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‘Accused joked about murder’


Swartz was last seen alive in Galeshewe when he was on his way to Bloemanda with a group of friends in his blue VW Polo

APPEARED: Shaun Carelse, Mamogelo Mocumi and Boitumelo Matlhola with their legal representatives at the Northern Cape High Court yesterday.

A WITNESS in the trial of three men accused of the brutal murder of Kimberley resident Gershwin Swartz told the court yesterday how one of the accused had jokingly told him about the alleged killing.

The accused, Shaun Carelse, 24, Mamogelo Mocumi, 29, and Boitumelo Matlhola, 20, are facing charges of murder, robbery and kidnapping after the body of Swartz was found just days after he was reported missing on July 13, 2016.

Swartz’s body was found in a veld on July 16, 2016 after police and members of neighbourhood watch and Wanya Tsotsi launched an intensive search following the 24-year-old’s disappearance earlier that week.

His body was found near to the shooting range outside Kimberley, with close to 10 stab wounds.

Swartz, a Beaconsfield resident, was last seen alive in Galeshewe when he was on his way to Bloemanda with a group of friends in his blue VW Polo.

His car was found at a house in Looney Street in New Park the day before the discovery of his body.

Kgomotso Moeiti yesterday testified in the Northern Cape High Court that he saw Carelse driving the Polo on Wednesday, July 13, 2016.

Moeiti said that Carelse was accompanied by a friend, named Naledi, and that the two had come to his uncle’s house in Dunston Street.

Moeiti said that he got into the vehicle as he wanted a lift to town.

He said that one of the men said that they were running low on petrol and that they eventually got stuck near Santa Square.

Moeiti said that he accompanied Carelse to a friend in Santa Square where he (Carelse) got R50 for petrol. Naledi remained in the car.

Moeiti said that while they were putting in petrol, he asked Carelse who the car belonged to.

“Shaun told me the car belonged to Gershwin. I did not ask who Gershwin was. Shaun then jokingly said that the people he was with were afraid to do what he did. I got the impression that they had killed Gershwin but treated that information in the same manner that he gave it to me,” Moeiti told the court.

He went on to say that they had then driven to a house in New Park where they smoked tik.

Moeiti identified the house, which was the same house where Swartz’ Polo was recovered, from a photo album.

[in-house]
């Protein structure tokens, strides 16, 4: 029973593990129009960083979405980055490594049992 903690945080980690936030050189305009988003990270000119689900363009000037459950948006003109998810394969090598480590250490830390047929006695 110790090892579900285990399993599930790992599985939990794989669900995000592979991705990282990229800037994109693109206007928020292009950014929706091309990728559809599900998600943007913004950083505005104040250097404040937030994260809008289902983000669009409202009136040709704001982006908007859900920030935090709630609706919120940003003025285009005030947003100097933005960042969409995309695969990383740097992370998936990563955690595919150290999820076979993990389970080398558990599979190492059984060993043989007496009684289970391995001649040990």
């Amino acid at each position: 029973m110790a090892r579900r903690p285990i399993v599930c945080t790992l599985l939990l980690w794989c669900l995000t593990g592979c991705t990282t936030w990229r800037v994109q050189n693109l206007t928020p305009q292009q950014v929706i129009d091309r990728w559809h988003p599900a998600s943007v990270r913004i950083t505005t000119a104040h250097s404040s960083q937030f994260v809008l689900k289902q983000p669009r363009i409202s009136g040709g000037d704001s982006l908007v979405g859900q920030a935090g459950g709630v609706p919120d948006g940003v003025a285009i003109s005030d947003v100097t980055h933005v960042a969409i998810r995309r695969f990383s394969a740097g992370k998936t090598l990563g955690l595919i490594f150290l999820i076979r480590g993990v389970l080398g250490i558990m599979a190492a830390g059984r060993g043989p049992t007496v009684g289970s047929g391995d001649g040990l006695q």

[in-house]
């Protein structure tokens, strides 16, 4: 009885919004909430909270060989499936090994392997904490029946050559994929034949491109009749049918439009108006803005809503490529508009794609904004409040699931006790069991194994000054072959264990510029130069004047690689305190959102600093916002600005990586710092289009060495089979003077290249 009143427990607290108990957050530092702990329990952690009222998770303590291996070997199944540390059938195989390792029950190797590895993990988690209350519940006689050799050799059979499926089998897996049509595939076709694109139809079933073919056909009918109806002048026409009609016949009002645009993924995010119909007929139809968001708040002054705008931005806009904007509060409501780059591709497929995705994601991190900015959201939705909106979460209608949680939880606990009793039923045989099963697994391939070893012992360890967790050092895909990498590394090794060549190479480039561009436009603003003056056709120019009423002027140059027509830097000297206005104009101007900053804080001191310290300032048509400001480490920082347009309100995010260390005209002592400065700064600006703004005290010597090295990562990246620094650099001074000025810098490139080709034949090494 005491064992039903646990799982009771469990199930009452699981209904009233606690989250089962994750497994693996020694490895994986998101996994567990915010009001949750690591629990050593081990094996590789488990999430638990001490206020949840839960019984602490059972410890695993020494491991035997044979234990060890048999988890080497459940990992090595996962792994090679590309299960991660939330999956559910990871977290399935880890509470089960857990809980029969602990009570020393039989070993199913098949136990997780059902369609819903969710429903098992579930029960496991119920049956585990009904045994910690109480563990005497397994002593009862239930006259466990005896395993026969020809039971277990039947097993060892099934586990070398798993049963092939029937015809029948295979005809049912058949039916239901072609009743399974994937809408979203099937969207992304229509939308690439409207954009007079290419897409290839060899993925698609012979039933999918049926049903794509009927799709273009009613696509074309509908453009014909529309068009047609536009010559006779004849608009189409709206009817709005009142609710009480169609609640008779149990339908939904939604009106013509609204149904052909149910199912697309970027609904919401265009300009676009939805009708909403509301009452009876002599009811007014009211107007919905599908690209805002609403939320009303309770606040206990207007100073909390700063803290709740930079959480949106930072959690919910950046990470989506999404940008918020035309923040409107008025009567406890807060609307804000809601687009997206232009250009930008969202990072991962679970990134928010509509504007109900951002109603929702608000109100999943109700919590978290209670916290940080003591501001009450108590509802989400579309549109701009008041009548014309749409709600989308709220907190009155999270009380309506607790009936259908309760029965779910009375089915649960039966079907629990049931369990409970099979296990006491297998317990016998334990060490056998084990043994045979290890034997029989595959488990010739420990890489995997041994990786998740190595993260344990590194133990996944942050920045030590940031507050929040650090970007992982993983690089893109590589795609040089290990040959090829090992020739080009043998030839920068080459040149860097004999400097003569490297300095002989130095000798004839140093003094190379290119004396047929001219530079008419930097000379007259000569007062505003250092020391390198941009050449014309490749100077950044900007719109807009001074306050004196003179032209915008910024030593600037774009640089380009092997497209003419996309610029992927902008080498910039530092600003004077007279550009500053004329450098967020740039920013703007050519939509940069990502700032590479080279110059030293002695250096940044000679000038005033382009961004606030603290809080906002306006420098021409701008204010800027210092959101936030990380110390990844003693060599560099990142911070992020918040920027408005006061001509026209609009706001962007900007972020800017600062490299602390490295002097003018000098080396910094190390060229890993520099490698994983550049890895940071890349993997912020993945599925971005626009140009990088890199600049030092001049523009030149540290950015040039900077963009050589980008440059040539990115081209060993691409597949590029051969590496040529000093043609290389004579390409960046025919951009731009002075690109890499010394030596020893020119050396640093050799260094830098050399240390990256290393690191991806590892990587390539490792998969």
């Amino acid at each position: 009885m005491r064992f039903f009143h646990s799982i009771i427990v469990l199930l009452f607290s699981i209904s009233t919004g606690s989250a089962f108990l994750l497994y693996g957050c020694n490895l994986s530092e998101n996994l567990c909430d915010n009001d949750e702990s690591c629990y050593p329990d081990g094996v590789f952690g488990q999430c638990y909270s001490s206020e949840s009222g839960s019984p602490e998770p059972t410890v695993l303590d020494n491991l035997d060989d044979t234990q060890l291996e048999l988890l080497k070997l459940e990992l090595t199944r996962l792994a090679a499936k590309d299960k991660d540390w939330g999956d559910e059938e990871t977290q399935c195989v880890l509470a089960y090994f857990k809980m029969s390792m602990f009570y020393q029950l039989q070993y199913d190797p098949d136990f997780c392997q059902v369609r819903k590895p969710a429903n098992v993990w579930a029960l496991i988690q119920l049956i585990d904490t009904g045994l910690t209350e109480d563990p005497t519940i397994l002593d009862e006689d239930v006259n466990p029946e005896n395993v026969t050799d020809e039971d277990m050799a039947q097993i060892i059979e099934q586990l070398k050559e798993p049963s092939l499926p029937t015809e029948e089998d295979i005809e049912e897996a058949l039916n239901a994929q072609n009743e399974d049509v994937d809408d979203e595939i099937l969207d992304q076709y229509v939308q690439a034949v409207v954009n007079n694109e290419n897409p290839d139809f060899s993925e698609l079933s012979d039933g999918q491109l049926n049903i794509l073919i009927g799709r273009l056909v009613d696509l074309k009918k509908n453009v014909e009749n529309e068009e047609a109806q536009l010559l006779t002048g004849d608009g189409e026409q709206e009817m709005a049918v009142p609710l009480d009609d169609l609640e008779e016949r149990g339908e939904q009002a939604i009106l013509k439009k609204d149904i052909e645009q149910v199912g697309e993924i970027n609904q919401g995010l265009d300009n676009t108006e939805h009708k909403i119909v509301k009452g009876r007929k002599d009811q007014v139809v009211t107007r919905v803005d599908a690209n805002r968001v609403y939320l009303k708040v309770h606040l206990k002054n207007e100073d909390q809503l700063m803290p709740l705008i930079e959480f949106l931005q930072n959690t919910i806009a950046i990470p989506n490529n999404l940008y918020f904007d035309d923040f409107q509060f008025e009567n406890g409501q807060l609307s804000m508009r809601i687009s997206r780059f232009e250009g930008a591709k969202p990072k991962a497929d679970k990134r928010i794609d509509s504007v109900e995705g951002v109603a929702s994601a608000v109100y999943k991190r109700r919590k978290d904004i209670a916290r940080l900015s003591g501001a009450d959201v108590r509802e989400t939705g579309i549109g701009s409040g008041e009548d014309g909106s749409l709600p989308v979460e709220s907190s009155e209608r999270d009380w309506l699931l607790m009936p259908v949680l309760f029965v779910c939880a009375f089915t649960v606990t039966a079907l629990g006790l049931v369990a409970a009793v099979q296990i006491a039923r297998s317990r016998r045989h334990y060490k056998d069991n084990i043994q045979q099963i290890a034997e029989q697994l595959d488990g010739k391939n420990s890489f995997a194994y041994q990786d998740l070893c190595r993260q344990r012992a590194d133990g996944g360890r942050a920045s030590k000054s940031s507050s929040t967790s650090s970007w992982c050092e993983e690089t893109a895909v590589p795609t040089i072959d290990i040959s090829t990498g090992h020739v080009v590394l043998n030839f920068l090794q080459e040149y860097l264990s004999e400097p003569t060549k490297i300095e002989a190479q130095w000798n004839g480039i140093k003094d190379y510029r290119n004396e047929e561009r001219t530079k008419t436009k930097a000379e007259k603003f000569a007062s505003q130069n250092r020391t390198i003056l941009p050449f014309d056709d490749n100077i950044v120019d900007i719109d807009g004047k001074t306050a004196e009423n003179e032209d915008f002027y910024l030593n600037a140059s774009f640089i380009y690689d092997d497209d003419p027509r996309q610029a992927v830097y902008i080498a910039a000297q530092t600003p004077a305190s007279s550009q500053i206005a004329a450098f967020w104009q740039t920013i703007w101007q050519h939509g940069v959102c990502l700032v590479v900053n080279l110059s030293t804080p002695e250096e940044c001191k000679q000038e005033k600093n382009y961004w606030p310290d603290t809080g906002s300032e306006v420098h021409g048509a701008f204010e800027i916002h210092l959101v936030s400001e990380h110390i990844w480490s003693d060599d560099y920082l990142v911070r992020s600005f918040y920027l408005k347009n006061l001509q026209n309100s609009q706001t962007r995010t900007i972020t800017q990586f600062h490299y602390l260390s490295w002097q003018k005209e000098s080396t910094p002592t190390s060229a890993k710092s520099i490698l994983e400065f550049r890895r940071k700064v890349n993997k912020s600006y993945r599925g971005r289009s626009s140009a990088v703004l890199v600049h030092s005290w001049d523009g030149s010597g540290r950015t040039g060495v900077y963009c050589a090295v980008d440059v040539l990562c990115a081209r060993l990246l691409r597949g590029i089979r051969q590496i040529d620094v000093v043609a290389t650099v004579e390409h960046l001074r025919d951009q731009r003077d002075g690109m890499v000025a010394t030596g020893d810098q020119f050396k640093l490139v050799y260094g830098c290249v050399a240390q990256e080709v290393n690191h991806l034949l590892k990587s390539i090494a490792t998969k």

“Shaun went to the house and knocked. A lady, named Josentta, opened the door. There was also another woman, who was a friend of Josentta, at the house. We smoked tik at the house and later went to Squeeza’s.” Moeiti said that the men broke into a car that was parked near Squeeza’s.

“Naledi saw a laptop in the back of the car. They broke into the car and took the laptop, which they later sold to a Nigerian. The Nigerian paid for the laptop with drugs and money. We then headed back to the house in New Park where we again smoked drugs until sunrise,” he said.

Moeiti’s uncle, Montgomery Paulus, told the court that he had seen the accused in the company of an unknown man inside the Polo a few days earlier near the gates of Elizabeth Conradie School.

Paulus said that he had been working at a construction site at the school when he saw the accused in the car.

“I saw a blue Polo parked at the gates of the school. Two men, Naledi and Tim (Matlhola), were inside the car with an unknown coloured man. Naledi asked for a cigarette and I said I did not have any and continued walking with some colleagues of mine.

“At the parking area of the Spar, I met Shaun and Popeye (Mocumi), who also asked for a cigarette. I told them that I had none. They had a tyre with them which they loaded into the Polo.

“I saw a Tiida standing next to the Polo but nobody from either of the cars got out of the vehicles and I also couldn’t hear whether the men in either of the cars had a conversation.”

Paulus said that he later saw a picture of the Polo and the deceased in the DFA on July 19, 2016.

“I was at work when I saw the blue Polo in the newspaper. I also saw the unknown coloured man (the deceased) in the paper. I did not contact the police. However, I heard from my neighbours that the police were looking for me.”

Constable Melissa Jacobs, who is a fingerprint investigator, told the court that several items of clothing were inside the Polo found in New Park. Jacobs said that several fingerprints and other prints were also found on the car during the investigation.

She added that an identity document belonging to a person named Naledi was also found inside the vehicle.

The trial continues.